V.1-2 – Following the success of Israel against Jericho (fortified city of the border) and Ai (small, local city), the remaining city-states of Canaan begin to form an anti-Israel coalition. Rather than be picked off one by one, they plan to attack Israel on-masse (as we will see in a later chapter).
V.3-13 – The people of Gibeon (a larger neighboring city) create an elaborate illusion, giving the impression that they have come from a distant land (a plausible lie) and wish to form an alliance with Israel (the truth). This may seem unusual, especially given the details revealed about Gibeon in the next chapter (big city, strong army, etc.), but given the Israelites’ victories on the eastern (and now western) sides of the Jordan River, it is clear to the city-states of Canaan that open opposition to Israel is fast becoming a death sentence.
V.14-18 – Israel makes a fateful decision: they choose to accept the alliance WITHOUT CONSULTING THE LORD. Their choice to rush into a hasty alliance shows 2 things: 1) they were eager for allies in the battle against the Canaanites, and 2) they forgot that GOD was the One granting them victory in battles ahead; as Abraham’s “solution” in Ishmael caused problems for his family in the years and generations that followed, so will it be with Israel’s hasty covenant with the Gibeonites. Even when the deception is revealed, Israel is bound by the vows they have made, and no attack (of retaliation or otherwise) can be made against Gibeon, and the people’s view of their leadership begins to sour (a similar trait passed on from the older generation in the wilderness).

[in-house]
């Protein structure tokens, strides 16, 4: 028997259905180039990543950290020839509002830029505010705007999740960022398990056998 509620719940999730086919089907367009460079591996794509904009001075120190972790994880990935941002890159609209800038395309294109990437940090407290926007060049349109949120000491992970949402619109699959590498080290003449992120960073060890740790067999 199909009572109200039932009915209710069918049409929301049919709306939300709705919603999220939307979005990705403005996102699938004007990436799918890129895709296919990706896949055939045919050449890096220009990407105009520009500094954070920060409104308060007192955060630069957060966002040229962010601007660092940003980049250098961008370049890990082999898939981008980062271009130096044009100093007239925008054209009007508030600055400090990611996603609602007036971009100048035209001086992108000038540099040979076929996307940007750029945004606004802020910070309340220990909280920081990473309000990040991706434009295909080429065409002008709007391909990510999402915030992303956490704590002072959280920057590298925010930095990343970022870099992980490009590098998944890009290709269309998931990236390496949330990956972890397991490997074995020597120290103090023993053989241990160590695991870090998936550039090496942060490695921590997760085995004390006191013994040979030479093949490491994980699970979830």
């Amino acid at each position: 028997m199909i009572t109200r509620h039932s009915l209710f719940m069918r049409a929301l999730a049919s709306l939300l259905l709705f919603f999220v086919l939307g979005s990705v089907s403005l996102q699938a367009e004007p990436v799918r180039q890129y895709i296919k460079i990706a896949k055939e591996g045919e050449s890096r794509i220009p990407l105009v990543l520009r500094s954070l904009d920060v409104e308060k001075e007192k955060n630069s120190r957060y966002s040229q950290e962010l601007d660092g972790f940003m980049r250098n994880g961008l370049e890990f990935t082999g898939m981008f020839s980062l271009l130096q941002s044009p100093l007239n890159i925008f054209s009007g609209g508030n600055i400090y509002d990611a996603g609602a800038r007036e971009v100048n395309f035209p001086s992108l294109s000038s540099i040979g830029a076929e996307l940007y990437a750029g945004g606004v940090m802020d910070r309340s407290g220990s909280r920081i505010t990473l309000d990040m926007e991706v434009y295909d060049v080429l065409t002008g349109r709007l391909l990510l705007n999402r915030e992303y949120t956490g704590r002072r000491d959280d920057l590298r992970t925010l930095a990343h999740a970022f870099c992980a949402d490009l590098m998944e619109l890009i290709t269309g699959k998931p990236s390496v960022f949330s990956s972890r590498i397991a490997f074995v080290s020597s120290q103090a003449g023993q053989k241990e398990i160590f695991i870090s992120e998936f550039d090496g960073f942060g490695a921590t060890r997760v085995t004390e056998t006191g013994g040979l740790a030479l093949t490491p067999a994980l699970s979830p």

V.19-27 – With the Gibeonites having fulfilled their deception (and tied themselves to Israel), the leadership of Israel now decides what to do. Joshua and the rulers (established under Moses after Jethro’s advice) declare that, while they will uphold the agreement to not attack Gibeon, the people of Gibeon will now serve Israel as menial labor – woodcutters and water-carriers, servicing both the Tabernacle altar and the population of Israel in general.
Some might consider their treatment poetic justice, but keep in mind what is happening behind the scenes. For the first time in their history, the Israelites become the oppressors; after being slaves to the Egyptians, they are now making slaves of their Canaanite neighbors. More than that, this will mark the beginning of a stumbling block for Israel; their Canaanite neighbors will serve as both a reminder (of Israel’s failure to consult the LORD) and a temptation (culture of idolatry, as with the previous generation in Numbers). From here through the book of Judges, the moral decay of Israel will spiral until they become worse than their pagan neighbors.